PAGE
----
My rating: 4 of 5 stars
Jar City, the first mystery by Icelandic author Arnaldur Indriðason that features Inspector Erlendur Sveinsson of the Reykyavik police, traced the origins of a modern-day murder to a heinous crime that occurred some forty years before. The solution to the mystery turned on the idea of Iceland as a very insular society with a shallow genetic pool where most people are at least distantly related.
In this second book in the series, we again get a very cold case - something that occurred during World War II. But was it truly a crime or simply a situation where justice was at last served?
The story begins with the image of a baby gnawing on a human bone. A young medical student had dropped by a children's birthday party to pick up his young brother who was attending. As he sits waiting for the child to be ready to leave, he watches the honoree's younger sister who is gnawing on something that at first appears to be a toy, but, when he gets a closer look, he realizes it is actually a section of a human rib. He alerts the child's mother who asks the baby's brother what he knows about it. He takes them to the place where he picked up the interesting "rock" that he gave his sister to play with, and, there, they find more bones.
The police are called. Inspector Erlendur and his team show up and discover what appears to be a very old burial. They contact an archaeologist who assembles a team and begins to dig to free the bones. It is an excruciatingly slow process, accomplished with small hand tools.
While Erlendur is waiting around at the scene, he receives a cryptic and frantic phone call from his estranged daughter, Eva Lind, asking him to help her, but she hangs up before he can find out where she is. Eva Lind, whom we met in the first novel, is now about seven months pregnant and still a drug addict. She had had a huge fight with her father and left his apartment weeks before and he's had no contact with her since. Now he must try to find her.
Erlendur tracks Eva Lind through some truly awful drug squats with residents that seem barely human. He discovers abused and neglected children along the way and calls social services for them. Finally, on a slim chance, he goes to a maternity home and finds Eva Lind there, passed out and bleeding on the grounds.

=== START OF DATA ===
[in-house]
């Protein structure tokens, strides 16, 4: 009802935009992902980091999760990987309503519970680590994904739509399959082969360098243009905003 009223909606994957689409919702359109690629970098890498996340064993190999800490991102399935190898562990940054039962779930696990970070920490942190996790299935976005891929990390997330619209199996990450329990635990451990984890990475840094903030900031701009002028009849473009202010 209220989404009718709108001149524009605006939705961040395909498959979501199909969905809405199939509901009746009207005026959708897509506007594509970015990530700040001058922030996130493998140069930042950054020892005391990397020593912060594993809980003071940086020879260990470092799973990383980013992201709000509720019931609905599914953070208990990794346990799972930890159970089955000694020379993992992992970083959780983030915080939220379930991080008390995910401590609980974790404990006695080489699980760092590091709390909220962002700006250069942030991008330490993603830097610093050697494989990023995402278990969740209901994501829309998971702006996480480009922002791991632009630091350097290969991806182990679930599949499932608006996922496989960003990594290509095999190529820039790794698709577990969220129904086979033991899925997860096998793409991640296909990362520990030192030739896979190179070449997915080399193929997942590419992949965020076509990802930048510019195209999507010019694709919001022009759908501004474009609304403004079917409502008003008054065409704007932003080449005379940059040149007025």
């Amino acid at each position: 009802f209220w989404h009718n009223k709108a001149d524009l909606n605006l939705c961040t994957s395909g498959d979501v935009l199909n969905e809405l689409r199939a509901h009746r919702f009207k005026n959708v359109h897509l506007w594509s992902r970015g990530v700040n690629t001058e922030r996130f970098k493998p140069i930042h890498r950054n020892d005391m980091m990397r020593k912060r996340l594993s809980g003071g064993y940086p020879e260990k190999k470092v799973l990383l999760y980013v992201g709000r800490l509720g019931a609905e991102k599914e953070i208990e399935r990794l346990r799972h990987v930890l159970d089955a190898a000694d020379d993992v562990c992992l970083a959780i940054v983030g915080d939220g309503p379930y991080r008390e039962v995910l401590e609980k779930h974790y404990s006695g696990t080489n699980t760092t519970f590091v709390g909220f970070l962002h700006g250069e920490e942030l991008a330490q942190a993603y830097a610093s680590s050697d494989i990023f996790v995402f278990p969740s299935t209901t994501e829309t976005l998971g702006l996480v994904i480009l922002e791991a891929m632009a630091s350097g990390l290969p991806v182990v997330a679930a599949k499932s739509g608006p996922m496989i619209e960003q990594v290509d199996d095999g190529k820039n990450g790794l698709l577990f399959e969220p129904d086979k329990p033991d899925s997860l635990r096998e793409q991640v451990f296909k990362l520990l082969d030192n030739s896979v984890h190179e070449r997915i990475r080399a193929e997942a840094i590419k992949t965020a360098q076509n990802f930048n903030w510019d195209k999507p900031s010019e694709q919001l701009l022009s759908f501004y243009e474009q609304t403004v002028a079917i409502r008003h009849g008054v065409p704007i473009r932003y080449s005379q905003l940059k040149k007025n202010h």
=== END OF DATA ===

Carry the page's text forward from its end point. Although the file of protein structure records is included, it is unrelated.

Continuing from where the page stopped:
She is taken to the hospital, in a coma, and the baby is delivered stillborn. She lingers there between life and death, never waking from the coma, with Erlendur spending as much time as he can by her side.
But back to the old bones. The initial assessment is that they are 60 to 70 years old and Erlendur begins poking into the history of the community where they had been found, trying to find out who might have lived on that site during the period in question. It's a complicated investigation, but, ultimately, he and his team do come up with a name and they uncover a horror.
At this point, the story develops on a parallel course. We learn of the family who lived where the bones were found, two adults and three children, one of them disabled. We also learn, haltingly, of the brutality which the woman and her children endured for years at the hands of the abusive husband and father. Meanwhile, the archaeologists continue their dig and eventually uncover a second set of bones on top of the first. They are the bones of a tiny baby or perhaps fetus.
One of the things pointed out by the story is how little help there was for a brutalized wife during the period when the abuse occurred. When the police actually came to investigate, they would typically ask the woman whether she had been drinking and would end up shaking hands with the husband before they went back to their station. In some places, of course, that attitude hasn't changed much in seventy years.
It's interesting to learn of this dysfunctional family in comparison to Erlendur's own fractured clan. His marriage had been broken when his children were young, and he left them. His ex-wife subsequently refused to allow him any access to the children and poisoned their minds against him, and it seems that Erlendur didn't try very hard to change that. But in this book, we do learn more of his background, his childhood, and why he behaved as he did and why he is such a morose, depressive character.
I thought Indriðason did a very good job of tying all of these disparate plot lines together and showing their interconnectedness. He also used them very skillfully to develop fully realized characters with whom one can begin to empathize. In doing so, he created a very interesting and enjoyable read.
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